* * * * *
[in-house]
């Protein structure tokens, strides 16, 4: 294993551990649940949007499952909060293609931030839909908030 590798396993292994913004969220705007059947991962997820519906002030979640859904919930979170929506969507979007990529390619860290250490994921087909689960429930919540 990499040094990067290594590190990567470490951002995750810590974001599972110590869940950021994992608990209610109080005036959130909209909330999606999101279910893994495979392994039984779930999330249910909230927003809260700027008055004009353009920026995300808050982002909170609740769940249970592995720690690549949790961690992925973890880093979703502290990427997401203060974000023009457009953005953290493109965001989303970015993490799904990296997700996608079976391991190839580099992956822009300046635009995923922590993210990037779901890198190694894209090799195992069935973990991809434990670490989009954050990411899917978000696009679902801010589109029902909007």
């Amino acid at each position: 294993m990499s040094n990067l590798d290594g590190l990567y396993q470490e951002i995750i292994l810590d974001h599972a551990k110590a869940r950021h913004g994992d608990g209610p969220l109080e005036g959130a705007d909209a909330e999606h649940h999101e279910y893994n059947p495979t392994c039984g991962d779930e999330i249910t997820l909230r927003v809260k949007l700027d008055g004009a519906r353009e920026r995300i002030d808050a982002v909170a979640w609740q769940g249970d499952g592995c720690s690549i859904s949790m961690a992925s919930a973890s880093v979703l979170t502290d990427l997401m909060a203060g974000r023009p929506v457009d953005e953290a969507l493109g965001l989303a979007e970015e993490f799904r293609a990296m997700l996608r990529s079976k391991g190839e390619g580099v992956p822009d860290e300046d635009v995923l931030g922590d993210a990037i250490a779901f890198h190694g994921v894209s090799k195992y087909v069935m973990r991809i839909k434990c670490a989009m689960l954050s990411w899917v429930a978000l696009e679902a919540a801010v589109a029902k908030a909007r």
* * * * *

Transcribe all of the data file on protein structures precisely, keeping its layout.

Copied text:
[in-house]
């Protein structure tokens, strides 16, 4: 294993551990649940949007499952909060293609931030839909908030 590798396993292994913004969220705007059947991962997820519906002030979640859904919930979170929506969507979007990529390619860290250490994921087909689960429930919540 990499040094990067290594590190990567470490951002995750810590974001599972110590869940950021994992608990209610109080005036959130909209909330999606999101279910893994495979392994039984779930999330249910909230927003809260700027008055004009353009920026995300808050982002909170609740769940249970592995720690690549949790961690992925973890880093979703502290990427997401203060974000023009457009953005953290493109965001989303970015993490799904990296997700996608079976391991190839580099992956822009300046635009995923922590993210990037779901890198190694894209090799195992069935973990991809434990670490989009954050990411899917978000696009679902801010589109029902909007």
């Amino acid at each position: 294993m990499s040094n990067l590798d290594g590190l990567y396993q470490e951002i995750i292994l810590d974001h599972a551990k110590a869940r950021h913004g994992d608990g209610p969220l109080e005036g959130a705007d909209a909330e999606h649940h999101e279910y893994n059947p495979t392994c039984g991962d779930e999330i249910t997820l909230r927003v809260k949007l700027d008055g004009a519906r353009e920026r995300i002030d808050a982002v909170a979640w609740q769940g249970d499952g592995c720690s690549i859904s949790m961690a992925s919930a973890s880093v979703l979170t502290d990427l997401m909060a203060g974000r023009p929506v457009d953005e953290a969507l493109g965001l989303a979007e970015e993490f799904r293609a990296m997700l996608r990529s079976k391991g190839e390619g580099v992956p822009d860290e300046d635009v995923l931030g922590d993210a990037i250490a779901f890198h190694g994921v894209s090799k195992y087909v069935m973990r991809i839909k434990c670490a989009m689960l954050s990411w899917v429930a978000l696009e679902a919540a801010v589109a029902k908030a909007r």